MUMBAI: The Maharashtra government on Thursday informed the Bombay High Court that the state has so far recorded 3,200 cases of mucormycosis, also known as black fungus, a serious infection being found in COVID-19 patients.
As against Maharashtra’s requirement of 14,000 vials per day, the state was receiving only 4,000 to 5,000 doses each day, the state’s counsel, Advocate General Ashutosh Kumbhakoni, told the court.
He said there were “very few” manufacturers of anti- mucormycosis drugs and injections, hence there was a shortage across the country.
“There are 3,200 cases of mucormycosis as of now in the state. Mucormycosis has been declared a notified disease, so when the health-care establishment receives a patient, they have to inform public health officials, so at the state-level we can have complete data of patients,” he told the HC.
As the data available on May 26, Mumbai has recorded 335 cases of mucormycosis so far, the state informed a bench of Justices Amjad Sayyad and G S Kulkarni.
The bench was hearing a bunch of public interest litigations (PILs), seeking proper management of issues related to the COVID-19 pandemic.
Kumbhakoni and the Brihanmumbai Municipal Corporation’s (BMC) advocate, senior counsel Anil Sakhre, informed the court that they were keeping records and maintaining data of such cases.
The state also said it had developed an online portal to maintain records of mucormycosis cases and medicines available for the infection.
Kumbhakoni said there were “very few” manufacturers of anti-mucormycosis drugs and injections, hence there was a shortage across the country.
The Centre has identified only three manufacturers to produce anti-mucormycosis injections, he said, adding a patient on an average requires four to five vials per day.
As against Maharashtra’s requirement of 14,000 vials per day, the state was receiving only 4,000 to 5,000 doses each day, Kumbhakoni said.
The state had tied-up with the Haffkine Pharma to manufacture the drug in the state to meet the demand, he said.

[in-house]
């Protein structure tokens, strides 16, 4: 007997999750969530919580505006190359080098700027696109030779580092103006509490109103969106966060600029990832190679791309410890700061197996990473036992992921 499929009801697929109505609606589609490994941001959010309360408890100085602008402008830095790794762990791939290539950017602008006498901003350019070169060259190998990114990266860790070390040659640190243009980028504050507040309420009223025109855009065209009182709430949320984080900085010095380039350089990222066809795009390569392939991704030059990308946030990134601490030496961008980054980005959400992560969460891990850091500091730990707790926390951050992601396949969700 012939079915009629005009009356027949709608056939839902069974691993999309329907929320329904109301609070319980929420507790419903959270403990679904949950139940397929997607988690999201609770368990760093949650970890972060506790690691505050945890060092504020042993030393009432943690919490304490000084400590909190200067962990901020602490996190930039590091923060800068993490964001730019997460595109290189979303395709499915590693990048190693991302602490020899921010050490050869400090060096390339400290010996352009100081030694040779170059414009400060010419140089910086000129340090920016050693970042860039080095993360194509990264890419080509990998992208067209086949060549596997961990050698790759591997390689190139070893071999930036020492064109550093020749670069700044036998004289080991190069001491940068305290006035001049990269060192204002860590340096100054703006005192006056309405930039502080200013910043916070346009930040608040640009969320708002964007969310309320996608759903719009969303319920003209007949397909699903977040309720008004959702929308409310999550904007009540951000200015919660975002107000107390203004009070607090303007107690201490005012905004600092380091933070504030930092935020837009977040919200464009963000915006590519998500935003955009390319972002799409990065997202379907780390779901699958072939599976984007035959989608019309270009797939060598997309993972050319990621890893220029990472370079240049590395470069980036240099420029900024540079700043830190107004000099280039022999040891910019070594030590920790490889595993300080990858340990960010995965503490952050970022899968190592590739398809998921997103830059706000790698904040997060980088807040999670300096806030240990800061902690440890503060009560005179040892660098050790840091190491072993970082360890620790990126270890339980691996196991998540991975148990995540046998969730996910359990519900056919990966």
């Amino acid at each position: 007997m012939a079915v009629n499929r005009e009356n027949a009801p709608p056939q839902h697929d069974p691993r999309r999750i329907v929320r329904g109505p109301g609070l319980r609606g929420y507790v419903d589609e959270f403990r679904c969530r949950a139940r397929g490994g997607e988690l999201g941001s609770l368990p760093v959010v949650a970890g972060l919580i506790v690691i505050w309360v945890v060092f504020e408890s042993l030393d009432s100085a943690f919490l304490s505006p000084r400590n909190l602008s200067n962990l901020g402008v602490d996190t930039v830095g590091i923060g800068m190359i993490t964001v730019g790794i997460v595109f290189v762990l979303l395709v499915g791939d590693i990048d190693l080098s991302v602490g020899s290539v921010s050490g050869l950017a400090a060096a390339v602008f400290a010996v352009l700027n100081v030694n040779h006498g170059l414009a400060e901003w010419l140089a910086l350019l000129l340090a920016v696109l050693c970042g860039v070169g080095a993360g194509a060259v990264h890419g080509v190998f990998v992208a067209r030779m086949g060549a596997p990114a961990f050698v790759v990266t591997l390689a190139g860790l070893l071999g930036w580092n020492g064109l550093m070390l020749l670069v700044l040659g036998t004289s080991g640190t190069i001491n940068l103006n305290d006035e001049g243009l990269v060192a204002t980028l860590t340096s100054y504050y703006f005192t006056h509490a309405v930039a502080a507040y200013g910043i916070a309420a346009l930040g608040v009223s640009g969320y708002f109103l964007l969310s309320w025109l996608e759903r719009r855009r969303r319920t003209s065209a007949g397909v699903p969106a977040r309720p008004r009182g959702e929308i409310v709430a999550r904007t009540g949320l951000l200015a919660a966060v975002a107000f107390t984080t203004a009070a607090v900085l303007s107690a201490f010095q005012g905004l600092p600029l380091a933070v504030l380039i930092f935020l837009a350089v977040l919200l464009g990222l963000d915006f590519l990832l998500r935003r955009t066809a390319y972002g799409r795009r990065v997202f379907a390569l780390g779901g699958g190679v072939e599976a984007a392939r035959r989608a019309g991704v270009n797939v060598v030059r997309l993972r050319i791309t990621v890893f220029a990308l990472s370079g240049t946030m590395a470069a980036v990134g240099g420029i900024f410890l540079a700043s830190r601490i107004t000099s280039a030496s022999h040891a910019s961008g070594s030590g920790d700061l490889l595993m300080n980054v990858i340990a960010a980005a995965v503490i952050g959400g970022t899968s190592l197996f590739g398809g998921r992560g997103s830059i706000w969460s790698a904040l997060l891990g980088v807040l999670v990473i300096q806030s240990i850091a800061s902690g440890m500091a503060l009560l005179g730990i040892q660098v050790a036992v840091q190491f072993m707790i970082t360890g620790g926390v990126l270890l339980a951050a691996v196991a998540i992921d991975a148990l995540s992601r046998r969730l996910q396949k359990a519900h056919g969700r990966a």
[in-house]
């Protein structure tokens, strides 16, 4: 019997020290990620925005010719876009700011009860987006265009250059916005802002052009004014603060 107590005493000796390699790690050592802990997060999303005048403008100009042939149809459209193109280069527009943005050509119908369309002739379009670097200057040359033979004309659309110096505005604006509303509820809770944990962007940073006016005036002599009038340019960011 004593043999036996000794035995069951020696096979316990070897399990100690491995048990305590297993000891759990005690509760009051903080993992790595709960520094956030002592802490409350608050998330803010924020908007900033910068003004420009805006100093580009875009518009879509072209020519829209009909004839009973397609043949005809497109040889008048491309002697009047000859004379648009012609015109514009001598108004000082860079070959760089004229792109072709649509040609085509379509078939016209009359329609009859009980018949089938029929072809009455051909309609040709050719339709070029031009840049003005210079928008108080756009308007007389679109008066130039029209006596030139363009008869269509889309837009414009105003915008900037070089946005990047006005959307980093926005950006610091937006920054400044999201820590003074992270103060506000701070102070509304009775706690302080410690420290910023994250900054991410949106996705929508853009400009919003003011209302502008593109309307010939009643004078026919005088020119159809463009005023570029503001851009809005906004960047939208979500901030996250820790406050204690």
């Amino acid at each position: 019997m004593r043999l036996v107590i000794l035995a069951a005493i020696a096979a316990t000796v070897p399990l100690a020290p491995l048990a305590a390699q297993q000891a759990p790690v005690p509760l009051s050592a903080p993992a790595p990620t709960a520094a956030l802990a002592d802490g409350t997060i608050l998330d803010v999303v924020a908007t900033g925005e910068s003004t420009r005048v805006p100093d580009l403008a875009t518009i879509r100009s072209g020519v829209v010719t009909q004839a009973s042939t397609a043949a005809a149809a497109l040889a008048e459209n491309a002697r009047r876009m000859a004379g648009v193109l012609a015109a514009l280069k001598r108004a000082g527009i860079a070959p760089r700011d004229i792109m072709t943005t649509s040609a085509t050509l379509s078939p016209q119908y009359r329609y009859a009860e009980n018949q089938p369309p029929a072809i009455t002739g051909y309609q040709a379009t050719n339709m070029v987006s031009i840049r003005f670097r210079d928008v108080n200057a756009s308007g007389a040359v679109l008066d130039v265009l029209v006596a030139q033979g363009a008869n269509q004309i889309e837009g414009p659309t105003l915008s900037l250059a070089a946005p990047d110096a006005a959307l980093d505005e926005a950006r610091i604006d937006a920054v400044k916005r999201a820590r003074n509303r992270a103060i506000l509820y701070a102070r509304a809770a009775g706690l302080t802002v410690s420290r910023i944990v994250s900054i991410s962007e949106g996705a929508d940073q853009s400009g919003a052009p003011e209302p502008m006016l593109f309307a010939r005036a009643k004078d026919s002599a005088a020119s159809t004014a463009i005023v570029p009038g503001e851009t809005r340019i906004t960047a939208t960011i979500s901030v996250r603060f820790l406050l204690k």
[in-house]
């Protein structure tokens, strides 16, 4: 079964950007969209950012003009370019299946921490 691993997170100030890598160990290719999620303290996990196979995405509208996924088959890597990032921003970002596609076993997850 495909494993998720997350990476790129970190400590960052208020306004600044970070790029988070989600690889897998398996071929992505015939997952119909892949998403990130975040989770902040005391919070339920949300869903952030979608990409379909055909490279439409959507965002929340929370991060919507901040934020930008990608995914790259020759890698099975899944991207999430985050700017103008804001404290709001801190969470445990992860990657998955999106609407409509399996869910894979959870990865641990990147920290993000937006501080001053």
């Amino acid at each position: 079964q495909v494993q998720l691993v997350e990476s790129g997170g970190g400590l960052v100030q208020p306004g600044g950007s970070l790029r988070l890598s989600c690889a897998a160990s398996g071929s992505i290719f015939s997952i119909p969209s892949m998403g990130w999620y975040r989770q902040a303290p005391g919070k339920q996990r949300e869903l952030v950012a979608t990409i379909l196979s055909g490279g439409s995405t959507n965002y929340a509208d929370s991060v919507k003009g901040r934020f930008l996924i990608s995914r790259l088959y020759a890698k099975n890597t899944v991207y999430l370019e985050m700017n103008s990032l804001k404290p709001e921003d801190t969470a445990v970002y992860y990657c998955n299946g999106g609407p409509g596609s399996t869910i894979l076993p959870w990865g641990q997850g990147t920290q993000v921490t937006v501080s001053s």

“Maharashtra has started in-house manufacturing of anti-mucormycosis injections. It takes 20 days to have the finished product. We completed the procurement of raw material on Wednesday,” Kumbhakoni said.
By June 6, the state should have a comfortable demand-supply position, he said.
The Union government’s counsel, Additional Solicitor General Anil Singh, told the HC that the Centre had issued a detailed advisory on prevention, and dos and don’ts for mucormycosis.
“An expert task force is working on this. The states most affected by the black fungus are Maharashtra, Karnataka and Gujarat. The supply of injections to these states will be increased by mid-June,” Singh said.
Several factors, such as co-morbidities, low immunity and indiscriminate use of steroids were resulting in the rise in cases of mucormycosis, he said.
The HC then suggested that the Centre issue a protocol on prescription and use of steroids for treating COVID-19.
“We want a protocol as there is an indiscriminate use of steroids,” the bench said.
The court also directed the state government and BMC to use technology to improve the condition of crematoriums and to construct more electric and gas crematoriums.
“What about facilities, technology, electric crematoriums, handling the bodies in a scientific manner?” the HC asked.
The court directed the state to inform it about the steps being taken in the matter on the next date of hearing.
“Fortunately, we do not have incidents like other states where bodies are floating in the Ganga (river),” Kumbhakoni said.
“Not a single person has been denied a decent burial or cremation in the state on account of lack of space,” he said.
The high court will continue the hearing on June 2.